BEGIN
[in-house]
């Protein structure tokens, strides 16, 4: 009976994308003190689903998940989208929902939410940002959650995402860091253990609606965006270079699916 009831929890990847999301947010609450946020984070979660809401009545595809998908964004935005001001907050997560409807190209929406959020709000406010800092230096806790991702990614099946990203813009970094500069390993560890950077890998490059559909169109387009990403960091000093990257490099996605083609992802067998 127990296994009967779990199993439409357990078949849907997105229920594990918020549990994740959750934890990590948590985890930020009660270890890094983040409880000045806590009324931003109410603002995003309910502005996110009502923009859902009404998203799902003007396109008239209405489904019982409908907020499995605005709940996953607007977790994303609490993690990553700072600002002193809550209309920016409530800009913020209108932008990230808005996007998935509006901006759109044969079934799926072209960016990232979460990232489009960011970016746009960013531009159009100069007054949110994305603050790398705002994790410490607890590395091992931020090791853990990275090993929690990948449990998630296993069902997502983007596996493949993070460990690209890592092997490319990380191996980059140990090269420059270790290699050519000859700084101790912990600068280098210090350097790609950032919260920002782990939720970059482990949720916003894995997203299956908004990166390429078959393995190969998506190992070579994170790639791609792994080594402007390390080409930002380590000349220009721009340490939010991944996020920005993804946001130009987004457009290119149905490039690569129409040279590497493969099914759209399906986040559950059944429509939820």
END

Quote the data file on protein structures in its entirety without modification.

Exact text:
[in-house]
């Protein structure tokens, strides 16, 4: 009976994308003190689903998940989208929902939410940002959650995402860091253990609606965006270079699916 009831929890990847999301947010609450946020984070979660809401009545595809998908964004935005001001907050997560409807190209929406959020709000406010800092230096806790991702990614099946990203813009970094500069390993560890950077890998490059559909169109387009990403960091000093990257490099996605083609992802067998 127990296994009967779990199993439409357990078949849907997105229920594990918020549990994740959750934890990590948590985890930020009660270890890094983040409880000045806590009324931003109410603002995003309910502005996110009502923009859902009404998203799902003007396109008239209405489904019982409908907020499995605005709940996953607007977790994303609490993690990553700072600002002193809550209309920016409530800009913020209108932008990230808005996007998935509006901006759109044969079934799926072209960016990232979460990232489009960011970016746009960013531009159009100069007054949110994305603050790398705002994790410490607890590395091992931020090791853990990275090993929690990948449990998630296993069902997502983007596996493949993070460990690209890592092997490319990380191996980059140990090269420059270790290699050519000859700084101790912990600068280098210090350097790609950032919260920002782990939720970059482990949720916003894995997203299956908004990166390429078959393995190969998506190992070579994170790639791609792994080594402007390390080409930002380590000349220009721009340490939010991944996020920005993804946001130009987004457009290119149905490039690569129409040279590497493969099914759209399906986040559950059944429509939820």